requirements to juveniles at least 14 years old at the time of the 
offense who are adjudicated delinquent for committing (or attempting or 
conspiring to commit) offenses under laws that cover:
    Engaging in a sexual act with another by force or the threat of 
serious violence; or
    Engaging in a sexual act with another by rendering unconscious or 
involuntarily drugging the victim.
    ``Sexual act'' for this purpose should be understood to include any 
degree of genital or anal penetration, and any oral-genital or oral-
anal contact. This follows from the relevant portions of the definition 
of sexual act in 18 U.S.C. 2246(2), which applies to the 18 U.S.C. 2241 
``aggravated sexual abuse'' offense. (The summary of comments received 
on these Guidelines as initially proposed for public comment may be 
consulted for further explanation concerning this understanding of the 
requirements for substantial implementation of section 111(8).)
    As with other aspects of SORNA, the foregoing defines minimum 
standards. Hence, the inclusions and exclusions in the definition of 
``conviction'' for purposes of SORNA do not constrain jurisdictions 
from requiring registration by additional individuals--e.g., more 
broadly defined categories of juveniles adjudicated delinquent for sex 
offenses--if they are so inclined.

B. Foreign Convictions

    Section 111(5)(B) of SORNA instructs that registration need not be 
required on the basis of a foreign conviction if the conviction ``was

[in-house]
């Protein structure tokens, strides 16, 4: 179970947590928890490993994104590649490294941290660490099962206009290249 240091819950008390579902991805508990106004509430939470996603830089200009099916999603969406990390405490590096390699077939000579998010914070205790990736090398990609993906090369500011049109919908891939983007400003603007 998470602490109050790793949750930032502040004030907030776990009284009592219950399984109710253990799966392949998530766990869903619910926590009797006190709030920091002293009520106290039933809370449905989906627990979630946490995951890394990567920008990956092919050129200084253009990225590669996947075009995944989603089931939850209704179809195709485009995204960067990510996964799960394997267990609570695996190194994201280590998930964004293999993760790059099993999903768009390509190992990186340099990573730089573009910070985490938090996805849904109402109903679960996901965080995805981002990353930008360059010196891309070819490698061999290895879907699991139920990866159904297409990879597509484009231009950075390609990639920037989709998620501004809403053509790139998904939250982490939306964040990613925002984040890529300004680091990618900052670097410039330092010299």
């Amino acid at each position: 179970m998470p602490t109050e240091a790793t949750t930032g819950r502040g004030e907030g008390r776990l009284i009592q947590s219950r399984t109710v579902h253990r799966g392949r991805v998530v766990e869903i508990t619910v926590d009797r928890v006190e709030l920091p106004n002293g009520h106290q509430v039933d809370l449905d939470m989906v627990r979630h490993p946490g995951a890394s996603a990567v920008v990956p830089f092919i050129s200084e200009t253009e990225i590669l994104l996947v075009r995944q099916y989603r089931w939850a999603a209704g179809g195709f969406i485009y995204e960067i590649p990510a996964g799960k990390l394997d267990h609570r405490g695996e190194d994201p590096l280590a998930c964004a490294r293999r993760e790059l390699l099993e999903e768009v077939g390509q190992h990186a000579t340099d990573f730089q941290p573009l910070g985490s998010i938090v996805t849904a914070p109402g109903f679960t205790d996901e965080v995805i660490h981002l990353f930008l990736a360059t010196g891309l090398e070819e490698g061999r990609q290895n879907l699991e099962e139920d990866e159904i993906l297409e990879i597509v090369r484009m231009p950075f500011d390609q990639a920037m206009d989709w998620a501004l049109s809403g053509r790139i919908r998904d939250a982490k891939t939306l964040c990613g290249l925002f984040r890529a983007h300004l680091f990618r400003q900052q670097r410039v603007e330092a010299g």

not obtained with sufficient safeguards for fundamental fairness and 
due process for the accused under guidelines or regulations established 
[by the Attorney General].'' The following standards are adopted 
pursuant to section 111(5)(B):
    Sex offense convictions under the laws of Canada, United Kingdom, 
Australia, and New Zealand are deemed to have been obtained with 
sufficient safeguards for fundamental fairness and due process, and 
registration must be required for such convictions on the same footing 
as domestic convictions.
    Sex offense convictions under the laws of any foreign country are 
deemed to have been obtained with sufficient safeguards for fundamental 
fairness and due process if the U.S. State Department, in its Country 
Reports on Human Rights Practices, has concluded that an independent 
judiciary generally (or vigorously) enforced the right to a fair trial 
in that country during the year in which the conviction occurred. 
Registration must be required on the

[[Page 38051]]

basis of such convictions on the same footing as domestic convictions.
    With respect to sex offense convictions in foreign countries that 
do not satisfy the criteria stated above, a jurisdiction is not 
required to register the convicted person if the jurisdiction 
determines--through whatever process or procedure it may choose to 
adopt--that the conviction does not constitute a reliable indication of 
factual guilt because of the lack of an impartial tribunal, because of 
denial of the right to respond to the evidence against the person or to 
present exculpatory evidence, or because of denial of the right to the 
assistance of counsel.
    The foregoing standards do not mean that jurisdictions must 
incorporate these particular criteria or procedures into their 
registration systems. Jurisdictions may wish to register all foreign 
sex offense convicts, or to register such convicts with fewer 
qualifications or limitations than those allowed under the standards 
set forth above. The stated criteria only define the minimum categories 
of foreign convicts for whom registration is required for compliance 
with SORNA, and as is generally the case under SORNA, jurisdictions are 
free to require registration more broadly than the SORNA minimum.

C. Sex Offenses Generally

    The general definition of sex offenses for which registration is 
required under the SORNA standards appears in section 111(5)(A). The 
clauses in the definition cover the following categories of offenses: